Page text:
When two tribes go to war
18th Jun 2018
Spending time with Dieter Helm, discussing energy matters is never dull. Along with a number of key thinkers, I spent a lunchtime engrossed in discussion last week. There were no conclusions, that wasn’t the purpose, but we left our meeting knowing more than when we started.
Reflecting upon the discussions, with new thinking emerging around heating homes, it is clear that two distinct approaches are beginning to emerge. There are those who see the rise of big data, enabling new hi-tech solutions to help deliver lower bills and decarbonise. They approach the challenge from the “producer perspective”, offering a solution that they will give to the consumer. The other tribe, see consumer choice as key. The current government, broadly speaking, fit into this group. They want to encourage switching as a means to reduce bills; smart meters for them are a tool to increase the competitiveness of the market, making switching easy and giving consumers the information which enables them to alter their behaviour. They recognise there are flaws in the market and offer legislation on a price freeze for standard variable tariffs to protect the less-engaged consumer.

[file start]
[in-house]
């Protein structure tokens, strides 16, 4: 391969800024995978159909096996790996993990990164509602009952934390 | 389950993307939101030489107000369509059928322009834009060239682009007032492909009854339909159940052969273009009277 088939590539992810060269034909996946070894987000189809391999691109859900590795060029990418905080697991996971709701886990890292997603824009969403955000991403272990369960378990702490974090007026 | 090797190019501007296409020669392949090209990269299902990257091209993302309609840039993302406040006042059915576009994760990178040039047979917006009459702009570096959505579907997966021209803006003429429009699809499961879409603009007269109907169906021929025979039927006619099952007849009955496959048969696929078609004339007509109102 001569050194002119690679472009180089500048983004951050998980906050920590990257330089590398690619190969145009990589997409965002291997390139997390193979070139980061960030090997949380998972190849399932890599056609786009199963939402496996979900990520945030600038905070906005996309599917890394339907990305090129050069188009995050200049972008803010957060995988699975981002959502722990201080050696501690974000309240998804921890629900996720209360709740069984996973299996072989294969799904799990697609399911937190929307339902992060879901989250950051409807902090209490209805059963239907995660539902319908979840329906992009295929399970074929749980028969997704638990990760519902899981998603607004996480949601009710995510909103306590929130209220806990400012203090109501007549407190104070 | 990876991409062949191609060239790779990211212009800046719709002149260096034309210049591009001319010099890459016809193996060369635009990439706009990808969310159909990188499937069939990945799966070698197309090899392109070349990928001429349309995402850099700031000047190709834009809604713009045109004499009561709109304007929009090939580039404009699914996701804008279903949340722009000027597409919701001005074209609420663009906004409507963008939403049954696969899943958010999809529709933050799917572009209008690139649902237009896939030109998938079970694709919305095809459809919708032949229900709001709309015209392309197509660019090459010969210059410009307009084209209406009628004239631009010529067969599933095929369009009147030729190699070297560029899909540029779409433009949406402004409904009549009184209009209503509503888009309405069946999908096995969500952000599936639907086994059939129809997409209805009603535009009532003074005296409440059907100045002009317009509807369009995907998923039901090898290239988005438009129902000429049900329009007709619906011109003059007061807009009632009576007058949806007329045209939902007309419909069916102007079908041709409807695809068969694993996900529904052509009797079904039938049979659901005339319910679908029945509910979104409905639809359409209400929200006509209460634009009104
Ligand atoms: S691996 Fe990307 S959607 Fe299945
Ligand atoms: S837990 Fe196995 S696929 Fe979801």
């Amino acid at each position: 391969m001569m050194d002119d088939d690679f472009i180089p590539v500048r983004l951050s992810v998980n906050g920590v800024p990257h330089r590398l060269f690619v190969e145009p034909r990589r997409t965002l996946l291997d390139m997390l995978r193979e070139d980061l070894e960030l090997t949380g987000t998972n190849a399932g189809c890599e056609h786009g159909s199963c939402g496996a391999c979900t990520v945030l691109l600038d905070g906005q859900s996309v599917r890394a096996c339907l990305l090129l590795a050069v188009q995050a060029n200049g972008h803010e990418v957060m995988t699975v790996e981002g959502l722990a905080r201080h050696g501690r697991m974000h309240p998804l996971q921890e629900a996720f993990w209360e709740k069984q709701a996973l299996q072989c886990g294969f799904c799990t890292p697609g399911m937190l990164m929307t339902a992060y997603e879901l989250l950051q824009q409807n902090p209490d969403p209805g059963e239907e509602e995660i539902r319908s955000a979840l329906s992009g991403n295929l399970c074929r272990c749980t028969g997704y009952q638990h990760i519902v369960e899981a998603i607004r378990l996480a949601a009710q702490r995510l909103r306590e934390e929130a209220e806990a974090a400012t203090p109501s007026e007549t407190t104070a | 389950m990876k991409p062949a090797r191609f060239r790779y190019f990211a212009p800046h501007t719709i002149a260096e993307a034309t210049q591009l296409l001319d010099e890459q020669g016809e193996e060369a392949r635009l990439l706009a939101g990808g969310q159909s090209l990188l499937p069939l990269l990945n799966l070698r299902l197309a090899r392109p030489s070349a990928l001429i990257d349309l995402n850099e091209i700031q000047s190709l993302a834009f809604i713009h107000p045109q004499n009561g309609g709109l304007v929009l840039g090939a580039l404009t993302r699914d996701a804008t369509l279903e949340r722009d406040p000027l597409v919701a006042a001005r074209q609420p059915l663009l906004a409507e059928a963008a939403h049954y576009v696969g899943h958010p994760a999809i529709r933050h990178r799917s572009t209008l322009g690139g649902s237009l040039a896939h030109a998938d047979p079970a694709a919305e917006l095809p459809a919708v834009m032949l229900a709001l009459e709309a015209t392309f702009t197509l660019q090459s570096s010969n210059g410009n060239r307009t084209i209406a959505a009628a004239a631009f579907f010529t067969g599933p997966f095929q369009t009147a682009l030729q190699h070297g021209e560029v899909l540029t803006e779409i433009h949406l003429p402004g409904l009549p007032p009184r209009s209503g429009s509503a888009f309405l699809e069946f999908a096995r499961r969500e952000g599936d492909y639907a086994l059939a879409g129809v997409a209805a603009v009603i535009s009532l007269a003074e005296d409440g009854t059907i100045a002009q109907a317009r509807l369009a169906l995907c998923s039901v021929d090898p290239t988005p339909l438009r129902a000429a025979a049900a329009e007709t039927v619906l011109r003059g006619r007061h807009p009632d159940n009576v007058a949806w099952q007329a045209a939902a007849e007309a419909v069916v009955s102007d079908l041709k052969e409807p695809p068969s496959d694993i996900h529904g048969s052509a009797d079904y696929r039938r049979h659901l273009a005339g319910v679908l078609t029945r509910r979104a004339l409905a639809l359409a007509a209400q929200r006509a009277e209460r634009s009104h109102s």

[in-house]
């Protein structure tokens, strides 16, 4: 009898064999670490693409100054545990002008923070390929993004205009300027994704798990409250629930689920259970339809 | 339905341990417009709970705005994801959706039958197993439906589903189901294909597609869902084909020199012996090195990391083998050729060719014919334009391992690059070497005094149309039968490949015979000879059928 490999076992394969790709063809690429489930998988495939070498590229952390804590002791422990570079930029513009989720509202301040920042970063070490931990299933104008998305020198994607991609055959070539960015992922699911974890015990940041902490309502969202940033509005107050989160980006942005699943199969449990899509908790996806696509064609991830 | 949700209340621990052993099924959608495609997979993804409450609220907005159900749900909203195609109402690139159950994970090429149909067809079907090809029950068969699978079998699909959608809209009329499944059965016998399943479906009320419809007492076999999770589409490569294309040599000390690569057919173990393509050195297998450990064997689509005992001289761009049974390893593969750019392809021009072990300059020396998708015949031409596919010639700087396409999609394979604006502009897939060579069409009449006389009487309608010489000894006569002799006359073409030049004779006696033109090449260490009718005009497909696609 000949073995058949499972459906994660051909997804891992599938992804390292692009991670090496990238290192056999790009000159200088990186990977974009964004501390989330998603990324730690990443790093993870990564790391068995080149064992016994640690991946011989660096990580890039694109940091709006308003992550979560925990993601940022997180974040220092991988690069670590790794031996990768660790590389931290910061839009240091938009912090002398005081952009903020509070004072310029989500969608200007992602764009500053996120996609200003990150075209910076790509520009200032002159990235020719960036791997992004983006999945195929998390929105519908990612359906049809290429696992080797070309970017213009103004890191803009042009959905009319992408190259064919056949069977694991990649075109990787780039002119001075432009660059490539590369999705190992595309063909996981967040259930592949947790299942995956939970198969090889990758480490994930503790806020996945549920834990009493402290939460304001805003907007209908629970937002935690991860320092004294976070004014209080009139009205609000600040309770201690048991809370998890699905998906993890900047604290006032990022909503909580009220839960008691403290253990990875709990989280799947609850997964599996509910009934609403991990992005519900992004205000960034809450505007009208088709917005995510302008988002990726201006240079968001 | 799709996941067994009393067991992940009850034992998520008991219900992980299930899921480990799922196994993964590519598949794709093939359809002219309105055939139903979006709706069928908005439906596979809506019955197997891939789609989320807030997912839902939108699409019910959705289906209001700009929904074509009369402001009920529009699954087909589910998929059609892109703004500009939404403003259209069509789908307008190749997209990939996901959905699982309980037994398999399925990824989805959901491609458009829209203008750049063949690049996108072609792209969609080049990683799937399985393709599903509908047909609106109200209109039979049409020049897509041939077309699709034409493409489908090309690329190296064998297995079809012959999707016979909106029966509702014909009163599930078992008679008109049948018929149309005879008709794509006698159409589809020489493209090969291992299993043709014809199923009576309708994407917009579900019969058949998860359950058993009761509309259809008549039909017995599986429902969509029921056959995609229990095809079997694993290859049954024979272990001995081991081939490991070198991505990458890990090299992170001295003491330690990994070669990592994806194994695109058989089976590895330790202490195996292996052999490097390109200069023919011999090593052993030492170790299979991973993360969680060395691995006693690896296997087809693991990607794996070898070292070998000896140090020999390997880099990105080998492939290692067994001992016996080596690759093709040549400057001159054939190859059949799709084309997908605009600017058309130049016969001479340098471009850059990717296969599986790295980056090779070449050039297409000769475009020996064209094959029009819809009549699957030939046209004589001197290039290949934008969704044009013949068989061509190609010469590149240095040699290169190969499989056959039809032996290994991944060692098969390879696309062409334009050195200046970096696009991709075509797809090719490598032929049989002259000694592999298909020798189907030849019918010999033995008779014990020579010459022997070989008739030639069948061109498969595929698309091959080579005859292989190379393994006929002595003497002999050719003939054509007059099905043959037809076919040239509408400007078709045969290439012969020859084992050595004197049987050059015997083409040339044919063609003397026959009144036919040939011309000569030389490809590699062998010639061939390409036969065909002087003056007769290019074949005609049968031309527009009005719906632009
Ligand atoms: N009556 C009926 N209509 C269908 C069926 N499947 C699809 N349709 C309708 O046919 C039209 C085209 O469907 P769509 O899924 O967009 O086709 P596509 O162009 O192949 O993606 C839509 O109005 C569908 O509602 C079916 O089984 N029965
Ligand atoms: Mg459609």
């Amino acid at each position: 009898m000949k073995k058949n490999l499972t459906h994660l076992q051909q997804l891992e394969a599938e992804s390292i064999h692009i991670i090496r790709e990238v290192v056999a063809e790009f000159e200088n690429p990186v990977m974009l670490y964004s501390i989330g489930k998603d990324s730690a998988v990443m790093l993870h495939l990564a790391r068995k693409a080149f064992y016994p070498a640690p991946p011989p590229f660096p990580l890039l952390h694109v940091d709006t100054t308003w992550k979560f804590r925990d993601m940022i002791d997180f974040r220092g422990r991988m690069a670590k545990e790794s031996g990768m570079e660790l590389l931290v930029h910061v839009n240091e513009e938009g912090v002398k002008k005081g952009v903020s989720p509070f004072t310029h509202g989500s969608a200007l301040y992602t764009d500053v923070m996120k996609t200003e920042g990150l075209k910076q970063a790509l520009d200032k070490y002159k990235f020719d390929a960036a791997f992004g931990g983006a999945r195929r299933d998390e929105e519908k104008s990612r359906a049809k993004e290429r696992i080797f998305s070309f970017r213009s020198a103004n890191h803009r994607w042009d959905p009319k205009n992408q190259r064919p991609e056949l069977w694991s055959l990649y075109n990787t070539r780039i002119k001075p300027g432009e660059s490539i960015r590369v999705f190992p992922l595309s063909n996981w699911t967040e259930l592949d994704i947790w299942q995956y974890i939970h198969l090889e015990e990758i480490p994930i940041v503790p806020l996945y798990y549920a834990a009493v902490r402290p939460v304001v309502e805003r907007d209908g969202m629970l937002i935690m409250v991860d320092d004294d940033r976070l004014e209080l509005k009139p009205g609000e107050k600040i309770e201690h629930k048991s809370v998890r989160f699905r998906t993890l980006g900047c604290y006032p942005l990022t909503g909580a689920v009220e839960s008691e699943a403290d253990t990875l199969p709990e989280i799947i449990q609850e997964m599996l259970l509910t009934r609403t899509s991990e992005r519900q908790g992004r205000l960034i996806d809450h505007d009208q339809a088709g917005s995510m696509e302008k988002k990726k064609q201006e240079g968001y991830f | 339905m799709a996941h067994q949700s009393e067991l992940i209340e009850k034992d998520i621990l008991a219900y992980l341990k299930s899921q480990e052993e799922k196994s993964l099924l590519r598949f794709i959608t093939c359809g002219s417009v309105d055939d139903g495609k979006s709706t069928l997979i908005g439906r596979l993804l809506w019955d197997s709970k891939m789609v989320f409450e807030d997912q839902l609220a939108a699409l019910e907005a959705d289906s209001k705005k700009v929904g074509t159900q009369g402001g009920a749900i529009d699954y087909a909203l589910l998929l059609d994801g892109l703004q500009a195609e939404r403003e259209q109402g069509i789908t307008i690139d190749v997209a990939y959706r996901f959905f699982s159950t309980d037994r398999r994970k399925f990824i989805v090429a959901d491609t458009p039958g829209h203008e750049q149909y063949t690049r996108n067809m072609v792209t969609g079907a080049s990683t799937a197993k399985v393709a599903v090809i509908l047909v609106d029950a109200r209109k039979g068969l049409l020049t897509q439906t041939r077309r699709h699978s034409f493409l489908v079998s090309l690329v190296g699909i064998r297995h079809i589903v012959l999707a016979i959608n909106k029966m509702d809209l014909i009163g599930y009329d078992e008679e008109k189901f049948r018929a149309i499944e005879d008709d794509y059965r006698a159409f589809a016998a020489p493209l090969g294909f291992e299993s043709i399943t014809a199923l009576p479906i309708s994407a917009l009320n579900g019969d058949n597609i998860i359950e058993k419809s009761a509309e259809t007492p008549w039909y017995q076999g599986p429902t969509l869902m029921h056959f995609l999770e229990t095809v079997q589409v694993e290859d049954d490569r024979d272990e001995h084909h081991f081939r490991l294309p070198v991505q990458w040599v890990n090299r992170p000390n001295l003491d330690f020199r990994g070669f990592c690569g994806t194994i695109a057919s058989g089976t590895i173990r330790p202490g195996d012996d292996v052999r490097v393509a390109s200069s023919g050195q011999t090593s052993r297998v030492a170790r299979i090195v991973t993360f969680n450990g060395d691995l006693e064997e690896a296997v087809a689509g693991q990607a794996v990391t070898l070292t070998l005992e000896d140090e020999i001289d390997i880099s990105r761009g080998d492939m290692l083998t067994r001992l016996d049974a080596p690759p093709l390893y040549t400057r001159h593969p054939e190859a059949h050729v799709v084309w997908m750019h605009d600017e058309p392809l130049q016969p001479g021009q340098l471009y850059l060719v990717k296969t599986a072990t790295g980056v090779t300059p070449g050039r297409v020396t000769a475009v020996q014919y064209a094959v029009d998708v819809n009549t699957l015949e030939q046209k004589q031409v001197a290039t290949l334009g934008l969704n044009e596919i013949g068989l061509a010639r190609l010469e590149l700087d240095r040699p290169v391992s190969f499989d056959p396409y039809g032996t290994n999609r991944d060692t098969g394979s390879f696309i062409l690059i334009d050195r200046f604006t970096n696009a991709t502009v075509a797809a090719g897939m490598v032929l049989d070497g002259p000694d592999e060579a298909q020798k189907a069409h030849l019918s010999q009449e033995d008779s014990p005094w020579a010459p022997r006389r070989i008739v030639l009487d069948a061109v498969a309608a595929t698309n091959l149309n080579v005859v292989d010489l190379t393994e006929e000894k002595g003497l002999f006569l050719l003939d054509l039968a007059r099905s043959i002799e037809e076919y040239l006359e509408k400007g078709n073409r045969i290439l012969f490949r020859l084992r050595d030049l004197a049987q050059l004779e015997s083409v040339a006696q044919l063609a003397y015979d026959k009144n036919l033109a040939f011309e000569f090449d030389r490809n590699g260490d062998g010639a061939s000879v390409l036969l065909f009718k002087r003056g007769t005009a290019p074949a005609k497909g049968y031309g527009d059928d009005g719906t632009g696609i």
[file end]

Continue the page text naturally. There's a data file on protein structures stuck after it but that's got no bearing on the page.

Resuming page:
At some point these two approaches will clash. Emerging approaches to treat heat as a “service” that is paid for (including the kit not just the fuel) will tie consumers into long-term deals with reduced competition and more limited protections. It puts producer interest ahead of the consumer, which will raise concerns.
If the energy industry is going to take this approach it needs to anticipate the consumer choice argument first; building safeguards around fuel poverty and affordability from the outset not as an afterthought. Combining the merits from both sides of this philosophical debate, adopting a third-way, will deliver a better result than allowing the two tribes to go to war.
EUA's Chief Executive